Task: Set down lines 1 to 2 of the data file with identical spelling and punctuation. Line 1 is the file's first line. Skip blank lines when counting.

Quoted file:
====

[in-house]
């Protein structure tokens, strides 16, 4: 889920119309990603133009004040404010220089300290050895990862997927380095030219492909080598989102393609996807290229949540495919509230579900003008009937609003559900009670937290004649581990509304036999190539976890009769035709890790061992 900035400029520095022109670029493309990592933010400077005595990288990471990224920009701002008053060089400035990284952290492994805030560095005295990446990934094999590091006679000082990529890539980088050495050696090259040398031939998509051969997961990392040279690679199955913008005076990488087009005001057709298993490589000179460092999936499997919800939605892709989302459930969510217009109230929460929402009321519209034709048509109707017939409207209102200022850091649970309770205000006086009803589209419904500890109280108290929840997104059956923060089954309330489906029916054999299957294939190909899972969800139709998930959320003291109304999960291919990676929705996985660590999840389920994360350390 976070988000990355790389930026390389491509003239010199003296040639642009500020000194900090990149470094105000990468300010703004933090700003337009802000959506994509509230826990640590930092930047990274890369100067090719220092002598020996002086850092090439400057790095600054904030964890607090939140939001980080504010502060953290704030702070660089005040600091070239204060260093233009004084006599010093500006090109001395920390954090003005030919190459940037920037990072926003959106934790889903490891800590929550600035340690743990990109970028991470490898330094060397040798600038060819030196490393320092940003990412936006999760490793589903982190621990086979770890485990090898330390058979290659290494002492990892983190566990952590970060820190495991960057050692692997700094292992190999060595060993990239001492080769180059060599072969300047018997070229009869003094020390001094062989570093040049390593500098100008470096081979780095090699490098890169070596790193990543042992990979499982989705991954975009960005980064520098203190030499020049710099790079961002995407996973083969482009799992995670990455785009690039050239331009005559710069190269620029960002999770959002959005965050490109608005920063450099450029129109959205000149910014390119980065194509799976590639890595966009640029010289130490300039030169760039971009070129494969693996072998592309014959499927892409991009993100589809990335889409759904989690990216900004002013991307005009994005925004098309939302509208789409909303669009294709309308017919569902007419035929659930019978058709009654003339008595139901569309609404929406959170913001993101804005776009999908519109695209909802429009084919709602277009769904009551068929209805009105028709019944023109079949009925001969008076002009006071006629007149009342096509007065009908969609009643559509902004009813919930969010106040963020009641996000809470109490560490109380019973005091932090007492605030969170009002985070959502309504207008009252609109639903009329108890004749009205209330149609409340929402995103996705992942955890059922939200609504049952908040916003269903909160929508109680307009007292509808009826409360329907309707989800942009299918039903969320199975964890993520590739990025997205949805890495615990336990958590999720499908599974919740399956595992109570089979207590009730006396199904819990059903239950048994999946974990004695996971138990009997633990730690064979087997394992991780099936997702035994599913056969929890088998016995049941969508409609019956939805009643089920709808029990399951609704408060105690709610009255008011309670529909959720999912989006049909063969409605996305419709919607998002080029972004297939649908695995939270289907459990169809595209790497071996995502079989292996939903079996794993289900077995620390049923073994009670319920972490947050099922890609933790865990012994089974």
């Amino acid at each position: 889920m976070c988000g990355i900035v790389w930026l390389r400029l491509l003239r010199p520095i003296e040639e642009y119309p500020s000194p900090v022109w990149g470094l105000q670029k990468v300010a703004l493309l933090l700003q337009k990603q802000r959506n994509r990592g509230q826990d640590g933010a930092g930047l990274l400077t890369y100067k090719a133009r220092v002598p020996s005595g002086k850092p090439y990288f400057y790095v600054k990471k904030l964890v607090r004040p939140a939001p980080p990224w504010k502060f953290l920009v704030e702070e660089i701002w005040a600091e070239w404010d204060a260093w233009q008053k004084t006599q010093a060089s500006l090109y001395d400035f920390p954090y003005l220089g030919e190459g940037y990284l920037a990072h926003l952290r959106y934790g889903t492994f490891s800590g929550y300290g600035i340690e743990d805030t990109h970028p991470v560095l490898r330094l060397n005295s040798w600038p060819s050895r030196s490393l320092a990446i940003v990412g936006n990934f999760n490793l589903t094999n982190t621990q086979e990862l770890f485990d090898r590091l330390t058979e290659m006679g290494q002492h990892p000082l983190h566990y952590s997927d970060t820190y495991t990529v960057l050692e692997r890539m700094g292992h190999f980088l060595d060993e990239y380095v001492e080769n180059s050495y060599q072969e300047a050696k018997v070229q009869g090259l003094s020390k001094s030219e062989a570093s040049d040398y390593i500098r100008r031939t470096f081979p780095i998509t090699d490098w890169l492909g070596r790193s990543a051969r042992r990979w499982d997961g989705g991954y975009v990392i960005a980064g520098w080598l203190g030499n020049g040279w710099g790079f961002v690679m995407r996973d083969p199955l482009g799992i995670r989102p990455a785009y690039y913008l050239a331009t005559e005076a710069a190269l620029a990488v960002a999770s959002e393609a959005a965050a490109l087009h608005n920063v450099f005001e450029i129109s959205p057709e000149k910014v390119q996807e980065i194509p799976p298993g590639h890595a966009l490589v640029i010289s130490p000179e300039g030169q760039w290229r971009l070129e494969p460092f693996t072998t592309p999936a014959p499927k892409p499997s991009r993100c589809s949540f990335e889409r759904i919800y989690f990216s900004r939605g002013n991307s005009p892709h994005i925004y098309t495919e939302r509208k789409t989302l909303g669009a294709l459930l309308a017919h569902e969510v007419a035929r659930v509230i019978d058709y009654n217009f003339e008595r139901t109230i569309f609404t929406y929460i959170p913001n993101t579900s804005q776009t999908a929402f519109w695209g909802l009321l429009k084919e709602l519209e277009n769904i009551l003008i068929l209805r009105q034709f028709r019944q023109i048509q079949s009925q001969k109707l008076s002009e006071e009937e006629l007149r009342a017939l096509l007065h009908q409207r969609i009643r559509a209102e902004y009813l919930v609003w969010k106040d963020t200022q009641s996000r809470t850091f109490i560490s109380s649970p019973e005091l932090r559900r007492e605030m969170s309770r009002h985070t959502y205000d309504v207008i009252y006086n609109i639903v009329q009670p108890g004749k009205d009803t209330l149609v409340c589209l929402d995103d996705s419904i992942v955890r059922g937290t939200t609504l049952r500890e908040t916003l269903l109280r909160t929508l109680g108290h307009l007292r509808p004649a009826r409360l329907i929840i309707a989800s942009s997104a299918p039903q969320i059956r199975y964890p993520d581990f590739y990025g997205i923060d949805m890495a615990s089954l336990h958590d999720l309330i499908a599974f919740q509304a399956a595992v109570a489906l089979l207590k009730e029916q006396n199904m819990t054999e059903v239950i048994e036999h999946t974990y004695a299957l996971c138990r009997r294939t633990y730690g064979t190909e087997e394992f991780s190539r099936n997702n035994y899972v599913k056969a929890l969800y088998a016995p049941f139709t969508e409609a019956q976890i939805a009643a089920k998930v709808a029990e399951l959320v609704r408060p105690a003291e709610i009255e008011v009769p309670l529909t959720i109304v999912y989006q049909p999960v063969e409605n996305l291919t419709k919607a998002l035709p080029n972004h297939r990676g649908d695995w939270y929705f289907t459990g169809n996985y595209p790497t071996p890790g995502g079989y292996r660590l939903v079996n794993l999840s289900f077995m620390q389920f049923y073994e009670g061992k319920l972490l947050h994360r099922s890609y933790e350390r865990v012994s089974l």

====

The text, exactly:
[in-house]
């Protein structure tokens, strides 16, 4: 889920119309990603133009004040404010220089300290050895990862997927380095030219492909080598989102393609996807290229949540495919509230579900003008009937609003559900009670937290004649581990509304036999190539976890009769035709890790061992 900035400029520095022109670029493309990592933010400077005595990288990471990224920009701002008053060089400035990284952290492994805030560095005295990446990934094999590091006679000082990529890539980088050495050696090259040398031939998509051969997961990392040279690679199955913008005076990488087009005001057709298993490589000179460092999936499997919800939605892709989302459930969510217009109230929460929402009321519209034709048509109707017939409207209102200022850091649970309770205000006086009803589209419904500890109280108290929840997104059956923060089954309330489906029916054999299957294939190909899972969800139709998930959320003291109304999960291919990676929705996985660590999840389920994360350390 976070988000990355790389930026390389491509003239010199003296040639642009500020000194900090990149470094105000990468300010703004933090700003337009802000959506994509509230826990640590930092930047990274890369100067090719220092002598020996002086850092090439400057790095600054904030964890607090939140939001980080504010502060953290704030702070660089005040600091070239204060260093233009004084006599010093500006090109001395920390954090003005030919190459940037920037990072926003959106934790889903490891800590929550600035340690743990990109970028991470490898330094060397040798600038060819030196490393320092940003990412936006999760490793589903982190621990086979770890485990090898330390058979290659290494002492990892983190566990952590970060820190495991960057050692692997700094292992190999060595060993990239001492080769180059060599072969300047018997070229009869003094020390001094062989570093040049390593500098100008470096081979780095090699490098890169070596790193990543042992990979499982989705991954975009960005980064520098203190030499020049710099790079961002995407996973083969482009799992995670990455785009690039050239331009005559710069190269620029960002999770959002959005965050490109608005920063450099450029129109959205000149910014390119980065194509799976590639890595966009640029010289130490300039030169760039971009070129494969693996072998592309014959499927892409991009993100589809990335889409759904989690990216900004002013991307005009994005925004098309939302509208789409909303669009294709309308017919569902007419035929659930019978058709009654003339008595139901569309609404929406959170913001993101804005776009999908519109695209909802429009084919709602277009769904009551068929209805009105028709019944023109079949009925001969008076002009006071006629007149009342096509007065009908969609009643559509902004009813919930969010106040963020009641996000809470109490560490109380019973005091932090007492605030969170009002985070959502309504207008009252609109639903009329108890004749009205209330149609409340929402995103996705992942955890059922939200609504049952908040916003269903909160929508109680307009007292509808009826409360329907309707989800942009299918039903969320199975964890993520590739990025997205949805890495615990336990958590999720499908599974919740399956595992109570089979207590009730006396199904819990059903239950048994999946974990004695996971138990009997633990730690064979087997394992991780099936997702035994599913056969929890088998016995049941969508409609019956939805009643089920709808029990399951609704408060105690709610009255008011309670529909959720999912989006049909063969409605996305419709919607998002080029972004297939649908695995939270289907459990169809595209790497071996995502079989292996939903079996794993289900077995620390049923073994009670319920972490947050099922890609933790865990012994089974």